Here in Canada, a warming climate may sound like a nice reprieve from those bone-chilling winters, but researchers now say this is no good news for expectant mommas – particularly for those living in developing countries nestled in the tropics.
The British Medical Journal reported that higher temperatures and heat waves during pregnancy are linked to the higher likelihood of premature and stillborn babies.
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The study found even small temperature increases “could have a major impact on public health as exposure to high temperatures is common and escalating.” When coupled with widespread poverty, this is even more concerning.
Already, about 15 million babies are born premature each year, according to the World Health Organization (WHO) – the leading cause of death in children under five.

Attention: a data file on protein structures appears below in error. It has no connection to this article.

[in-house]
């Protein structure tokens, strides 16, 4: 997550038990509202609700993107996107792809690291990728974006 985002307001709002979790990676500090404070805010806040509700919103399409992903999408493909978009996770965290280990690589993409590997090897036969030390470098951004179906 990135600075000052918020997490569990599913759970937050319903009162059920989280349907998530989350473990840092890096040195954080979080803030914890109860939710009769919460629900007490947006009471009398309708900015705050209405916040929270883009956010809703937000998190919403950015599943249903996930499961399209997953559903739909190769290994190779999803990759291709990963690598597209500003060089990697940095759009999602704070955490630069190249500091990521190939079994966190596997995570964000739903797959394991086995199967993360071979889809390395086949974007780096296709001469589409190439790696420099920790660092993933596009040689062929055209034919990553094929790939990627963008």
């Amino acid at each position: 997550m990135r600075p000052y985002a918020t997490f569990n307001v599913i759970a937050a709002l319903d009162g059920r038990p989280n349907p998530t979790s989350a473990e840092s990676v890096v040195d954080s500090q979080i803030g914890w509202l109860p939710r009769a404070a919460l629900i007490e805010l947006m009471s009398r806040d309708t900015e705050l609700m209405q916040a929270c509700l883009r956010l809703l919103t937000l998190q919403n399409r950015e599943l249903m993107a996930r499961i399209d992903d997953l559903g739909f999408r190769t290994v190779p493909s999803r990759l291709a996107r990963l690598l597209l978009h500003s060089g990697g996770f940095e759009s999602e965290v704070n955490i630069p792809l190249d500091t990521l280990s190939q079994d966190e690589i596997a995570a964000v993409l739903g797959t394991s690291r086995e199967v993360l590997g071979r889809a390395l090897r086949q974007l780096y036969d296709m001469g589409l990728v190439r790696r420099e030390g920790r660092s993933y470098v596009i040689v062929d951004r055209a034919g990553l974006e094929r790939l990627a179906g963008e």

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The research out of the Reproductive Health and HIV Institute in Johannesburg, South Africa found that the odds of a preterm birth rose by five per cent on average for every one degree Celsius increase (and by 16 per cent during heatwave days).
Given that climate change has spurred on an average temperature increase by 1 C over the past century already, and that this trend is likely to continue, it’s all the more reason to continue prioritizing and deepening our understanding of the ways wider global issues and poverty directly impact women’s reproductive health, here and abroad.
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